Quito


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Related to Quito: La Paz, Guayaquil

Qui·to

 (kē′tō)
The capital of Ecuador, in the north-central part of the country. Settled by the Quito people, it was captured by the Incas in 1487 and held by the Spanish from 1534 until 1822. The city has frequently been damaged by earthquakes.

Quito

(ˈkiːtəʊ; Spanish ˈkito)
n
(Placename) the capital of Ecuador, in the north at an altitude of 2850 m (9350 ft), just south of the equator: the oldest capital in South America, existing many centuries before the Incan conquest in 1487; a cultural centre since the beginning of Spanish rule (1534); two universities. Pop: 1 514 000 (2005 est)

Qui•to

(ˈki toʊ)

n.
the capital of Ecuador, in the N part. 1,110,248; 9348 ft. (2849 m) above sea level.
ThesaurusAntonymsRelated WordsSynonymsLegend:
Noun1.Quito - the capital of EcuadorQuito - the capital of Ecuador    
Ecuador, Republic of Ecuador - a republic in northwestern South America; became independent from Spain in 1822; the landscape is dominated by the Andes
Translations

Quito

[ˈkiːtəʊ] NQuito m

Quito

[ˈkiːtəʊ] nQuito

Quito

[ˈkiːtəʊ] nQuito f
References in classic literature ?
"But next morning when we came to pull out for Quito with a dozen flat cars loaded with rails, there she was in the cab waiting for us; and in the daylight I could see how much better a looker she was than the night before.
"And the moment we pulled into Quito, she did what she'd done before--vanished.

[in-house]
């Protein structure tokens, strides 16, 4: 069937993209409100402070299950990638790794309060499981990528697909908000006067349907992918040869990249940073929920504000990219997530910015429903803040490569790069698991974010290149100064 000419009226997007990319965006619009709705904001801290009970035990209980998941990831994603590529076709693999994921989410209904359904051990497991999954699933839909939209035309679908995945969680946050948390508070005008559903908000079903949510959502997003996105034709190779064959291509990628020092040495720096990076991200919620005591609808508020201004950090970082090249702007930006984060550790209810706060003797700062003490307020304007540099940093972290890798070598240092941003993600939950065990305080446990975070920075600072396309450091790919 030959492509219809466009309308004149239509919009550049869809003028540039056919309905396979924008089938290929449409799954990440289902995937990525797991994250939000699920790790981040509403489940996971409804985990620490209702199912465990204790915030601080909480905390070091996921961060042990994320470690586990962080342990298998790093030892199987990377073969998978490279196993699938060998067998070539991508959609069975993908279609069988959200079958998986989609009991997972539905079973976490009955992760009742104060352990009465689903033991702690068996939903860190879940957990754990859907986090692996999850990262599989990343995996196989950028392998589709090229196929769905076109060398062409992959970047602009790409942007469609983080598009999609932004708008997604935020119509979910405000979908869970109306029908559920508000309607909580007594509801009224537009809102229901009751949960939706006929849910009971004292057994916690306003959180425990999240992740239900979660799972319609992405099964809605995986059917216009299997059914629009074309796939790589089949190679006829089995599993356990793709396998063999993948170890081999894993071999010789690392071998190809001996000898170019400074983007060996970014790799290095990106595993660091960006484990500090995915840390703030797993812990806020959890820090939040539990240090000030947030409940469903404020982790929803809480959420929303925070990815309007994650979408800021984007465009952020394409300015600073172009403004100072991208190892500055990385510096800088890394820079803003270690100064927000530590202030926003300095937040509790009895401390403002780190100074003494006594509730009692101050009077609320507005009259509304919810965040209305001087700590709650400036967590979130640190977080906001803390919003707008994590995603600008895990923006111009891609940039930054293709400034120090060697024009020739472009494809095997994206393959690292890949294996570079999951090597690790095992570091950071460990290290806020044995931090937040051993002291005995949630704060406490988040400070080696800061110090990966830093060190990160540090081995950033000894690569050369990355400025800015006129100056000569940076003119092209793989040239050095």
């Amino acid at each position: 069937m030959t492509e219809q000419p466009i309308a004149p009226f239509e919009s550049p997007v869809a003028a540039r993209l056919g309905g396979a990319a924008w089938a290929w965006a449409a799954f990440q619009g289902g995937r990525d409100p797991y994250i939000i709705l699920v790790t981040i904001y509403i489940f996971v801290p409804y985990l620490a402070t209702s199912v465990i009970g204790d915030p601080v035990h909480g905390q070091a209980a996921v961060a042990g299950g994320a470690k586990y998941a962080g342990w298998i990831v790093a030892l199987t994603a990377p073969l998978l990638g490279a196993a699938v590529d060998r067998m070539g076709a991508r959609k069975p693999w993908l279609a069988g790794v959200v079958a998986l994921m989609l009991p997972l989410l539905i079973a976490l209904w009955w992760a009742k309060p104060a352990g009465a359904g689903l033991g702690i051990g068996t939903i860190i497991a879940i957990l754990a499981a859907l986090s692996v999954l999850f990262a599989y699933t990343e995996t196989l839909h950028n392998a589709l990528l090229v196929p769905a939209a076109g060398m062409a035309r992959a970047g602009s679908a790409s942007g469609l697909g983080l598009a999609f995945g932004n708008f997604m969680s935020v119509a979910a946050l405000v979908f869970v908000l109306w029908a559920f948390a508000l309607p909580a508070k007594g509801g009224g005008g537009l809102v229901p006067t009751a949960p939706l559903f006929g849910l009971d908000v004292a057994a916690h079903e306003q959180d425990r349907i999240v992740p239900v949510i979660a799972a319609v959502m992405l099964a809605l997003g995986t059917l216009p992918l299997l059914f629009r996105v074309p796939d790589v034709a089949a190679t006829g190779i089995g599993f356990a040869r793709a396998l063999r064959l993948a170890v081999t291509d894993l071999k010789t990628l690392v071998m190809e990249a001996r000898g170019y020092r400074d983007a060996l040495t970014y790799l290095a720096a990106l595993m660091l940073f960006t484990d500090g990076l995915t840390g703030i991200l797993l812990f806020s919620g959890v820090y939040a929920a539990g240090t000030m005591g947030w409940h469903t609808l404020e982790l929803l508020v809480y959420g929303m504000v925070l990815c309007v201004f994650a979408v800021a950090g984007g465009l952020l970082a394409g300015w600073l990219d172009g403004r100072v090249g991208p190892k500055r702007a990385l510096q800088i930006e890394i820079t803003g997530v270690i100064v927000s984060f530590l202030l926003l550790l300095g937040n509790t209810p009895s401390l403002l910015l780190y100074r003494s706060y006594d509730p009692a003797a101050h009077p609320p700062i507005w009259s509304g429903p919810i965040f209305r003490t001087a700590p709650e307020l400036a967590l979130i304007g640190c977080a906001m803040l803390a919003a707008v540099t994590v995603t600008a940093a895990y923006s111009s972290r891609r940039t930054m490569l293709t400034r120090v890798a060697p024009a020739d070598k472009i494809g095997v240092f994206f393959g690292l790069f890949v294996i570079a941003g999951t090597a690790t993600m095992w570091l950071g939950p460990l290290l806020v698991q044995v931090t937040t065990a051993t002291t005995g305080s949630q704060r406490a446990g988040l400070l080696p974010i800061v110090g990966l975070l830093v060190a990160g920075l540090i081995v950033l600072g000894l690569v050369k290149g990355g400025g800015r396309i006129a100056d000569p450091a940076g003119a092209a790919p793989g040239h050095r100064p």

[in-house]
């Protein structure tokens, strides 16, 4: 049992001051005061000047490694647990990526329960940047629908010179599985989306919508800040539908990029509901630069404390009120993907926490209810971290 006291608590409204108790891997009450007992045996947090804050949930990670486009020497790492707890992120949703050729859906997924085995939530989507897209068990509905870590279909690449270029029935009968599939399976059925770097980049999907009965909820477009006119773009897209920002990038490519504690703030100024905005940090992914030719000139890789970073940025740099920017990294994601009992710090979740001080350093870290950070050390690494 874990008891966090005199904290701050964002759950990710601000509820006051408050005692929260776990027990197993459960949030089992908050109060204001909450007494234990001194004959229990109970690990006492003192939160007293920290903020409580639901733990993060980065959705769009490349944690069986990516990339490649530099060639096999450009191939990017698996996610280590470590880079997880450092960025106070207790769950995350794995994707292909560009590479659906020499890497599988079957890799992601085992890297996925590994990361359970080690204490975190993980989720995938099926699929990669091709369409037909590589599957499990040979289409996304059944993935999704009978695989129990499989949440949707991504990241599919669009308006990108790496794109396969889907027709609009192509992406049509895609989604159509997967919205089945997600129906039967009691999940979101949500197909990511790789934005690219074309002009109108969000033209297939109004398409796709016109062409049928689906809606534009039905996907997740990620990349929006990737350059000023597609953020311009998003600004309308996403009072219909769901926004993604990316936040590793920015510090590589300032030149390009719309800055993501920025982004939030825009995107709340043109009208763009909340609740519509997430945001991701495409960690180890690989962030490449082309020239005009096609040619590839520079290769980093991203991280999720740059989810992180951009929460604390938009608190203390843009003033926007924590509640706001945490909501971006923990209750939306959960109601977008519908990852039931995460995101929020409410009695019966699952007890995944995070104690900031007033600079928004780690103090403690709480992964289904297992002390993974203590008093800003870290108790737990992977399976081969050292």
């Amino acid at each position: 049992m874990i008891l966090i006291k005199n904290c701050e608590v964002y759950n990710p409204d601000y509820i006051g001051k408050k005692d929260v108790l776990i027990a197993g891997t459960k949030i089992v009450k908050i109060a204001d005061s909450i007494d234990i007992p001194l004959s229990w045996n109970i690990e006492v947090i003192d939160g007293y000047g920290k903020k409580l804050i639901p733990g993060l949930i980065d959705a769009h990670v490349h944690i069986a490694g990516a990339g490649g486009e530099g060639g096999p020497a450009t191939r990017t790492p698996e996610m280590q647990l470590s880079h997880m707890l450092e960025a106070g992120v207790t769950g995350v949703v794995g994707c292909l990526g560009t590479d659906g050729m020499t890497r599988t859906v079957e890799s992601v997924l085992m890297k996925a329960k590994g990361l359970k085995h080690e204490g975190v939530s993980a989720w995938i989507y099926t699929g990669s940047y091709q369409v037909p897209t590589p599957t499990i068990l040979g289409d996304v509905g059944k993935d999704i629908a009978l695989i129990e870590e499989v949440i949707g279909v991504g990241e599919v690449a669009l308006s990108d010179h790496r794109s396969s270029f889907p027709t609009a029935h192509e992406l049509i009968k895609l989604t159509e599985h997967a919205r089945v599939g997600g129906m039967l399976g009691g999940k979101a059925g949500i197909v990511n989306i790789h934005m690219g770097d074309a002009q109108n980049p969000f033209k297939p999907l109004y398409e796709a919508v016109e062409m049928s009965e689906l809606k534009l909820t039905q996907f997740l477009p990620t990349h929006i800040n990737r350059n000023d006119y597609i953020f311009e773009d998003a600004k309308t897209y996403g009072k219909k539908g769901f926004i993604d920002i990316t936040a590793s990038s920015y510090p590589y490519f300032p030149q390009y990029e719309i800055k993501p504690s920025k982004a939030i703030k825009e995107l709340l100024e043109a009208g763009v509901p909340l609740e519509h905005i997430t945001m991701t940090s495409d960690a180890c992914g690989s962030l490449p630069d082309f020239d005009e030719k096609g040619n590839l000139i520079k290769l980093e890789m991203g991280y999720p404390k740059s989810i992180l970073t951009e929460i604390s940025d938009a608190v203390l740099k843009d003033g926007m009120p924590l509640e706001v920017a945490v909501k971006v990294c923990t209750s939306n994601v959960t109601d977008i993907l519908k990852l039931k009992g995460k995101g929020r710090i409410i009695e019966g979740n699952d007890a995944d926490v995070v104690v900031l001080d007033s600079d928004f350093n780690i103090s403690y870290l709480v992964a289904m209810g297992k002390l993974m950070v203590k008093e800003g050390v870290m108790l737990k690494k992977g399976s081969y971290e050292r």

Now, I'm not telling you its particular shape, but when you and I head out for it from Quito I'll take you straight to it.
Then it was doctors at Quito, and Paloma nursing me
Some days elapsed, and ice and icebergs all astern, the Pequod now went rolling through the bright Quito spring, which, at sea, almost perpetually reigns on the threshold of the eternal August of the Tropic.
And though now nailed amidst all the rustiness of iron bolts and the verdigris of copper spikes, yet, untouchable and immaculate to any foulness, it still preserved its Quito glow.
A number had gone to Panama, and four were talking of going to Ecuador to work in the shops of the railroad that ran over the Andes to Quito.
The inhabitants are between two and three hundred in number; they are nearly all people of colour, who have been banished for political crimes from the Republic of the Equator, of which Quito is the capital.
I think she liked John Harned before he followed her to Quito to see the bull-fight.
More men were killed that day because of John Harned than were ever killed in all the history of the bull-ring of Quito, yes, and of Guayaquil and all Ecuador.
But John Harned followed Maria Valenzuela to Quito, and it was quickly clear to us--to Luis Cervallos and me that she looked upon John Harned with great kindness.
"I will give one thousand sucres to the lazar-house of Quito if a bull kills a man this day."